Now my problem is the blood flow to my face/eyes as I try to just hold the position for increasing time.

I think toetagga has a very good point. Eventually you are not going to use the wall and will need to use the flipping up motion to get into position.

How do you place your hands on the ground? Like in doing bench press where your fingers are pointing up towards your head or fingers pointing out away from you (like seated pulley).

I ask because if you are in a handstand and fall forward/on your back won't you kill your wrists/fingers?
Kicking up with my back to the wall, I try to vary my hand positions as much as possible, but usually I just keep them in what I feel is the most natural position - using a clockface analogy, my hands are at 10 and 2.

Regarding kicking up, put your hands down, your arse up, and kick up one leg at a time in a fluid motion (right leg first, usually) - remember that there's a wall there to catch you, and provided your elbows are locked, there is practically no possibility of you falling on your head and damaging your neck. Provided your back is kept facing the wall, you will never fall that way. Nor is there any possibility of cranking your hands back and snapping them off. You'll only topple forwards and land back in the exact position you kicked up from.

As a variation after doing an upright handstand, I kick up against the wall and walk my hands forward (away from the wall) about 3 ft (a little tricky at first, but slide them quickly and you'll get it), keeping my feet in gentle contact with the wall by arching my back. This is not as difficult as it sounds, and it shifts the strength from your traps & delts to your upper pecs and arms (a la incline bench). In this position, your fingertips are pointing directly at the wall, and you'll really feel it in your forearms. This position is also great for tightening your back bridge.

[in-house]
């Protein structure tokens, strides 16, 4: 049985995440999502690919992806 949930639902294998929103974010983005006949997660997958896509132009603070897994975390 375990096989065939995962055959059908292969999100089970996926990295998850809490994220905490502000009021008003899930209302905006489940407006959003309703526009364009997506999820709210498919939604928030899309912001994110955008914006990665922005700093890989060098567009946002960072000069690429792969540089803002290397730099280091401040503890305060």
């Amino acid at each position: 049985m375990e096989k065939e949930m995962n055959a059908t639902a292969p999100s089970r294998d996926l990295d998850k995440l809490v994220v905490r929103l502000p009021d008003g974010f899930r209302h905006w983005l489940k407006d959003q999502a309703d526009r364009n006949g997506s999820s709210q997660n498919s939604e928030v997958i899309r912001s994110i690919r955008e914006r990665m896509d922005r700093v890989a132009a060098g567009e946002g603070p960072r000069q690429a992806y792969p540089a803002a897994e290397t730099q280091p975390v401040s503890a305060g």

Headstands can really help you get used to the blood pressure thing. I honestly don't feel it anymore, whereas a few months ago it could be quite uncomfortable. And when headstanding, you can also practice your breathing (very important for the full handstand, as I found I tended to strain and so hold my breath), and also develop the requisite proprioception in your legs, which are 99% of your balance in the handstand. So headstanding is what you really need to master before handstanding.

As you get better, you also find that it requires less and less muscle use. I can headstand for hours - there is almost no muscle involved. I think handstanding is the same. Once you develop the balance enough to keep all your weight on the heels of your palms, you're there. Bear in mind that it's a long process though, particularly if you're bulky.
I think there is a natural blood flow to your head that shouldn't be do discomforting, but there is probablyalso a bit that happens when we strain to much to do what a few muscle groups can easily do. Not sure if I'm explaining it right.

Imagine doing a bench press with a weight you know you can handle. You breath evenly, and just pump it out like its nothing. Nice and smooth.

Put about 50 lbs past your max on it and now try it.

If your pushing and straining you'll probably and trying every little thing to try to get it up...your eyes and face will probably feel about the same.

Now bench it like your easy rep, evenly breathing, just trying to engage the muscles, heck most likely you won't lift it at all, maybe just a controlled decent until your spotters pulls it off you, but this relaxed extreme effort is alot different than straining.

When I'm doing my handstands where I crawl up the wall, I can't stay up very long...maybe 10 secs, but I do my best to remember to be calm, breath evenly, and just push with my shoulders.

Its even easier to get comfortable and get used to the position when I'm resting some of my weight on my sofa.

The big weakness for me is in my wrists, I don't have as much flexiblity there as I would like. But I've been doing pushups in the mornings and they've been helping to add a little flexibility and even more imporant strength.
toetagga said:

Thanks for the link dude. I've been working towards handstands. I can do partials against the wall, and hold unassisted for a 10 seconds. The main things that have been stopping me are balancing strength, which this article is very helpful for, and just general strength in the handsatnd push up motion which should be fixed with some specific lifts. Thanks again.